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HomeHealthEight in 10 Brits with regular pain issues are struggling with everyday...

Eight in 10 Brits with regular pain issues are struggling with everyday life, study finds


Eight in 10 Brits with regular pain issues are struggling with day-to-day living, according to research. A study of 2,000 adults found that physical ailments mean 40 percent of sufferers can’t remember the last time they had a full night’s sleep.

The same percentage can’t comfortably exercise, and three in 10 struggle with household chores – while 27 percent have trouble getting up and down stairs. Even getting dressed proves to be a near impossible task for 15 percent, while 19 percent can’t tackle DIY jobs.

However, 37 percent of all those polled have struggled to get appointments from their GP – and 23 percent of all patients hoping to see a pain specialist have been waiting longer than six months.

As a result, one in 20 have felt so desperate that they resorted to illicitly-sourced substances to help manage their pain.

The research was commissioned by Curaleaf Clinic as part of its “Painful Conversations” campaign, which aims to empower patients to take back control of their health, and explore alternative therapies when other treatments have failed.

Dr Emeka Okorocha said: “It’s disheartening to see some people resorting to extreme measures in an attempt to alleviate their suffering, sometimes with minimal relief.

“When conventional treatments don’t work, it’s possible to explore alternative therapies – but to do so with the input from trained medical professionals.

“Embracing non-traditional approaches can offer some hope for those in desperate need, where conventional methods might have fallen short.”

Of the 46 percent who are regularly prescribed medicine to help manage their pain or physical condition, 45 percent say it hasn’t helped – and six percent even say it has worsened, despite being prescribed medication.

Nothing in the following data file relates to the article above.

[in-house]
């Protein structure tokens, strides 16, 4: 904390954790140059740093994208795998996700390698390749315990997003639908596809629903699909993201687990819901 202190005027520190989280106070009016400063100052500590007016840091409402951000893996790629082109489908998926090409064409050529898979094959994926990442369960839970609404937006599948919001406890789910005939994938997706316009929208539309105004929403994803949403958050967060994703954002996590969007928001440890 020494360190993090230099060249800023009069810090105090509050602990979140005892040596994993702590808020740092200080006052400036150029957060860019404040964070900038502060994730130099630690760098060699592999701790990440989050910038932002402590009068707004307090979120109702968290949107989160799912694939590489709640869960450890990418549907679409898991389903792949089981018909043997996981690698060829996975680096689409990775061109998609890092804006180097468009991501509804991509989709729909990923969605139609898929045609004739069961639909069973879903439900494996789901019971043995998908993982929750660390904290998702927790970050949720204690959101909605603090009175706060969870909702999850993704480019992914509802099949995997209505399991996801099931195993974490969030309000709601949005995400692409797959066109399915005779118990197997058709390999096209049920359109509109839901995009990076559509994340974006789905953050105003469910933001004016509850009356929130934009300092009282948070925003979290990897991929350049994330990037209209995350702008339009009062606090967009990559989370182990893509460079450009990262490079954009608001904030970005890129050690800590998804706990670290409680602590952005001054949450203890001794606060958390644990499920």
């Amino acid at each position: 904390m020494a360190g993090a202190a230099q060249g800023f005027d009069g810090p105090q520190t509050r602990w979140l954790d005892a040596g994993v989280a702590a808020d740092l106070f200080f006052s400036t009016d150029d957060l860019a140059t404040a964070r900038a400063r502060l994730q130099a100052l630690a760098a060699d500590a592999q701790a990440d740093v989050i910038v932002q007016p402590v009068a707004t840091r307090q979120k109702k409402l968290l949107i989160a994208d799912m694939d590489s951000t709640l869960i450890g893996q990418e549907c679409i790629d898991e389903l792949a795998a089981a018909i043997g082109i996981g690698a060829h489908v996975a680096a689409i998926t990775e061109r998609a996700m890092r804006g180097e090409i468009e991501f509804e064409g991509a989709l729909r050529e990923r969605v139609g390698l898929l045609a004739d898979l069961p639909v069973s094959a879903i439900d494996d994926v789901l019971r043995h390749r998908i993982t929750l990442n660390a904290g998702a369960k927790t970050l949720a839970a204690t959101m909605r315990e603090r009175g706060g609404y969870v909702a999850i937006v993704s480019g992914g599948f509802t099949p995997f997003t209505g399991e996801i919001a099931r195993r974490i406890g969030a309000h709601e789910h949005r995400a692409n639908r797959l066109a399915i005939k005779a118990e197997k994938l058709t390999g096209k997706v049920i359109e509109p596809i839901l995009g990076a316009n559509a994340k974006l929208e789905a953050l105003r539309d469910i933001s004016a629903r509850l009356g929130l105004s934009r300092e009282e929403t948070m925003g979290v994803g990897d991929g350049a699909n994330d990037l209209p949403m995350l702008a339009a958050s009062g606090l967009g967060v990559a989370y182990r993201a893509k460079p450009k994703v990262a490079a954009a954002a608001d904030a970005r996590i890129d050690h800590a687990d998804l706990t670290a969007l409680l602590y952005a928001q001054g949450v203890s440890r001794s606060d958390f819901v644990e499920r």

More than four in 10 (43 percent) have taken more medication than recommended to manage their pain in the past 12 months.

And 16 percent report they have resorted to this often or very often – while 13 percent have taken medication that was prescribed to someone else.

The survey, conducted via OnePoll, also found that over half of adults in pain (56 percent) are still searching for a treatment that truly works – with 16 percent reducing their working hours, and 15 percent stopping working altogether.

Dr Simon Erridge, director of research at Curaleaf Clinic, added: “Being in constant pain is something that millions have to deal with – and, unless it’s part of your life, it’s hard to imagine what a toll it takes not only physically, but mentally as well.

“As a doctor I have heard this from patients first-hand, but ultimately there are limited options available for patients with chronic pain.

“This is one of the key reasons why I have spent the past five years dedicated to researching the effects of medical cannabis on pain, in the hope that we may be able to offer more options to people suffering with chronic pain in the future.”

This research builds on a 2022 study commissioned by the medicinal cannabis company, which legally prescribes the treatment for a wide range of conditions – and found that one in 10 patients with chronic pain are turning to illicit cannabis to treat it. However, just 52 percent know it is legally available for medical use.

One person who is aware of this is Jenn Sharp, 48, from North Greenwich in London, who has been diagnosed with osteoarthritis, multiple sclerosis, and functional neurological disorder – causing her to endure excruciating physical and mental pain over the years.

She had been prescribed numerous over-the-counter opioids and painkillers, but none of the medications proved to be effective – and, in many instances, led to her developing stomach issues, to the point she was forced to stop taking them.

For many years, Jenn was stuck in a cycle of recurring visits to her doctors to continue being prescribed medication and opioids that proved ineffective.

To avoid NHS waiting lists, Jenn was forced to take out private health insurance and see private doctors, which ended up costing her a substantial amount of money. In 2022, Jenn began using medical cannabis to alleviate physical symptoms of her osteoarthritis.

She said: “While I still live with the physical pain of my conditions, I’ve found a significant difference between when I use medical cannabis, compared to when I don’t, with the pain diminishing significantly.

“It has become an important part of my strategy to cope with pain, working together with my existing medication. Without medical cannabis I still find walking very painful – but when I am able to use it, I am able to get some relief.”




This story originally appeared on Express.co.uk

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